Companies Reacting to Consumers' Views on Targeted Ads


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Like it or not, being tracked by advertising and search companies is a fact of life on the internet. Detractors of the practice frame it as an invasion of privacy, while its proponents argue that the practice-and the finely targeted advertising it makes possible-is an essential feature of the internet business landscape, which allows free sites such as Google and Yahoo! to post profits without having to charge their users directly.

With consumers' increasing concern over the issue, some in the advertising and search fields think that companies need to change the way consumers think about targeted ads and tracking. In an August article for Advertising Age, CEO Omar Tawakol of online marketing firm BlueKai argued that the problem isn't simply that consumers don't like being tracked. "The industry must do a better job of telling consumers exactly when they are being tracked and what kind of information is being collected about them," wrote Tawakol.

Citing a MarketingSherpa survey of 1,300 consumers that found 87.93% of consumers would rather have ads than pay for content, Tawakol is convinced that the link between free content and targeted ads needs to be made clearer. "Think of how you would react if the next time you go to your favorite website, a notice pops up and says, ‘You may use this site and not see any ads if you pay $5 today (and again the next time you come), or you can use it for free if you allow us to serve you ads and track what you do here to learn more about your potential interests,'" wrote Tawakol. "I suspect I know your answer already."

In addition to educating consumers, Tawakol stated that consumers need to be given direct control over how much of their information gets used and how. A system of preference managers for each major publisher of user data, easily accessible through every page and tied to individual advertisements, would allow users to learn exactly what sort of information is being collected and allow them to opt out of tracking in whole or in part. Tawakol also argued that such privacy standards should be made legally mandatory for companies that wish to share consumer data.

Some sites do offer users the ability to opt out of advertisement tracking systems. Google, for instance, lets users disable the tracking cookie used by its DoubleClick advertising system. Users that choose not to be tracked still receive ads, but the ads will be general advertisements that are not targeted specifically at them. Yahoo! offers users a similar option through the service's account settings page.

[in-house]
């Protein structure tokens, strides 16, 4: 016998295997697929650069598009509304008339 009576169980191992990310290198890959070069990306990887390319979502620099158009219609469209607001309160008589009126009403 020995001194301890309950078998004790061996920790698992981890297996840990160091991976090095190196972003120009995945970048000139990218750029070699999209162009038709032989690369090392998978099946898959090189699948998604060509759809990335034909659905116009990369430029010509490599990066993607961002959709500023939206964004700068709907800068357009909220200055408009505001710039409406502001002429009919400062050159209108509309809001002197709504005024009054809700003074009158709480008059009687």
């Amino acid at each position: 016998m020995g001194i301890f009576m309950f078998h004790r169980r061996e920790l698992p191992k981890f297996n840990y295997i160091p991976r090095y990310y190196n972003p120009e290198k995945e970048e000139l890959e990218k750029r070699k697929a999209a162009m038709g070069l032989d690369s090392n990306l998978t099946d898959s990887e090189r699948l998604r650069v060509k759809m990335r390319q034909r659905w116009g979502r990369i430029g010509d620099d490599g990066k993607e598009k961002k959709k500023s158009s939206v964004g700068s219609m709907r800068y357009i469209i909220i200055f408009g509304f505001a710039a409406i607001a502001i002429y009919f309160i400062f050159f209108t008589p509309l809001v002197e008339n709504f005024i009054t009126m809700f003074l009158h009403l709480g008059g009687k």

Meanwhile, some search companies think that a lack of tracking could be a major selling point for users. Yippy, the family-friendly search engine that was known as Clusty prior to its acquisition by Florida-based Yippy, Inc., is hitching its wagon to just this notion, with anonymity and personal privacy figuring prominently in both the company's press releases and development efforts. In an interview with Search Engine Watch, Yippy CEO Richard Granville laid out the company's plans.

"The family market is the most underserved market for online activities," said Granville. "There is nothing more important than protecting a child's innocence from being robbed by the Internet's easy access to morally reprehensible material. And unlike Google, Yippy's browser and search programs do not track the user with respect to online activities."

According to Yippy's privacy policy, the site is "intended to be an anonymous service" and does not use cookies or attempt to acquire personally identifiable information about its users-although it does note that the search engine may share "non-personally identifiable information" with business clients or other third parties. The search engine also parts ways with its search rivals by actively censoring some content, including pornographic material and both "anti-Christian" and "anti-Conservative" views, according to the site's page on censorship.

With the importance of targeted advertising continuing to grow for electronic content producers, concern over online privacy remains a pressing issue. And judging by a June survey from pollster Zogby International that found 80% of consumers are either "somewhat" or "very" concerned about companies tracking their online habits for the purposes of advertising, it's clearly not an issue that's going away on its own.

(http://adage.com/digitalnext/article?article_id=145208; www.yippy.com)